For the past several months, the Archdiocese and Redemptorists have been working to create a comprehensive plan for ministry in East Baltimore. After months of discussions, consultations with parish leaders, and analysis of resources, parish physical plants and demographic data, a plan has been developed to expand Sacred Heart of Jesus Church into a new a bi-cultural parish community, making this the center of the Church’s Hispanic ministry in Baltimore. After discussing the plan with the involved parish communities, a decision to retain the name of Sacred Heart of Jesus – Sagrado Corazon de Jesus – which holds significant meaning for the current parish community as well as many in the Latino community – has been made.
Sacred Heart of Jesus, since its founding in 1873, has always been a place of warm welcome. The German immigrants who settled in Highlandtown built a community that embraced newcomers and treated everyone like a member of the family. We are grateful to the people of Sacred Heart for carrying on that welcoming tradition and for reminding us of the unity we are all called to through our celebration of the Eucharist.
The Redemptorists would administer the new parish and a transitional pastoral council made up of members from the parishes of Sacred Heart of Jesus, St. Michael, St. Patrick and the Hispanic community at Our Lady of Pompei would be formed to help lead the parish for the first two years.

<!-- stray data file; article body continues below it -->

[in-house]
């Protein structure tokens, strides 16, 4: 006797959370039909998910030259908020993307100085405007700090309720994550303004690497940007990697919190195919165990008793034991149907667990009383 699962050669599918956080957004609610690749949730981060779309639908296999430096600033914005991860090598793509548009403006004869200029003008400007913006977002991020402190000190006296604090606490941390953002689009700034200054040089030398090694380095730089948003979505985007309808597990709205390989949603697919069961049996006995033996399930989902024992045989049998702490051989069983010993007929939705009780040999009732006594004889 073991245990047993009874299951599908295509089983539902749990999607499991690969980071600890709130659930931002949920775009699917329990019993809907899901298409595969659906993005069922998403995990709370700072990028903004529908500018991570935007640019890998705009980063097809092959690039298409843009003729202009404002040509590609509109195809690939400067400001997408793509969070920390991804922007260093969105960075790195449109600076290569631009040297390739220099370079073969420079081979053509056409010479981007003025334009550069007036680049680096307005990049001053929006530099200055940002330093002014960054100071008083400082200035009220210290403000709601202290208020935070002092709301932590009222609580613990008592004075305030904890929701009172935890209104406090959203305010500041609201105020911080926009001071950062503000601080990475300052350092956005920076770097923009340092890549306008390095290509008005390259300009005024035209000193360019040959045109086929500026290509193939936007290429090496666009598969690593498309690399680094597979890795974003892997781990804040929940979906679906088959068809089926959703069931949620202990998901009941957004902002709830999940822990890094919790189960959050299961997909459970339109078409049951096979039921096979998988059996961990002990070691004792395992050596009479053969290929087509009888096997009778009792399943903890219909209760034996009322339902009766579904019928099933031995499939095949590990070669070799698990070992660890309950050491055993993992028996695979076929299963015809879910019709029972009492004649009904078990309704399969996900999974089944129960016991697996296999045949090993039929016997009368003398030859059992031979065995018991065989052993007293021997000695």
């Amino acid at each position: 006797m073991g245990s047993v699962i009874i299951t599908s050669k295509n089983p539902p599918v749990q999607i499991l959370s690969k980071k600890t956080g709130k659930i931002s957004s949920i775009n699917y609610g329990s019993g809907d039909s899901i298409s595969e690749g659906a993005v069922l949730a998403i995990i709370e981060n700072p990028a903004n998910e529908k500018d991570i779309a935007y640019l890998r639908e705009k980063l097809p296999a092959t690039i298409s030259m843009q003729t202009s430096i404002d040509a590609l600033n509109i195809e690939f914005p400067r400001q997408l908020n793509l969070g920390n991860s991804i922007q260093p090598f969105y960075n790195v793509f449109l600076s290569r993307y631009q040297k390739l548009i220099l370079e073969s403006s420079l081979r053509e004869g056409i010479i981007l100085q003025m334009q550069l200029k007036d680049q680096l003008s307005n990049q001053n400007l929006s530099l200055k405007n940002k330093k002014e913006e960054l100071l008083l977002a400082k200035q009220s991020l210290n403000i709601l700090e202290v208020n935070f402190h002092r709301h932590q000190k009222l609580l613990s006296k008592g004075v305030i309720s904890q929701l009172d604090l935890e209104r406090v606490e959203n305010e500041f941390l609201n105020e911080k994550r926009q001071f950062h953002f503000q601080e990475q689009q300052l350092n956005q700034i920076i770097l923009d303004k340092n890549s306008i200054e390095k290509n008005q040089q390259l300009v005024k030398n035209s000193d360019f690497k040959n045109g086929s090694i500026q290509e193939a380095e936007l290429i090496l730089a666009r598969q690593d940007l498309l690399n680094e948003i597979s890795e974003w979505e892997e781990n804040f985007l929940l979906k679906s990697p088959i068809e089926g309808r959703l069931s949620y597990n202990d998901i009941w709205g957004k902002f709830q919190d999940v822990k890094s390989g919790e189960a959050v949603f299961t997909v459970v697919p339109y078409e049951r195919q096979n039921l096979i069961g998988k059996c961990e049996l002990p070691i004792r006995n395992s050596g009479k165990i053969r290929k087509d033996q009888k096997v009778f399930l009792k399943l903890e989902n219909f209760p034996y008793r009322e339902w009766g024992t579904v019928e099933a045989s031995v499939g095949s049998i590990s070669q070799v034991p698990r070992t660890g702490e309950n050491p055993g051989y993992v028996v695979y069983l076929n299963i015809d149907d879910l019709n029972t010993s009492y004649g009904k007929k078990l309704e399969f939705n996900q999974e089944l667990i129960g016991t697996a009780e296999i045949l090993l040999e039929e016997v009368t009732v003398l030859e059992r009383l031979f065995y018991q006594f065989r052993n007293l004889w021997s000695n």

In addition, Archbishop Borders School would be relocated five blocks from its current location at Our Lady of Pompei Church to the former Sacred Heart of Jesus School. It would remain in its current location for the 2011-12 school year and reopen under the same name at its new location in September 2012. Last year, the school was chosen by the Archdiocese to begin offering the first local Catholic dual language program, which began serving students this year. The program seeks to produce graduates with fluency in both English and Spanish. Presently, 55 percent of students at Archbishop Borders School are Spanish-speaking.
Neither the Redemptorists, which founded the parish in 1852 and own the building, nor the Archdiocese of Baltimore, have the clergy or financial resources (the church needs $9 million in urgent repairs) to allow St. Michael’s to continue fulfilling its ministerial mission.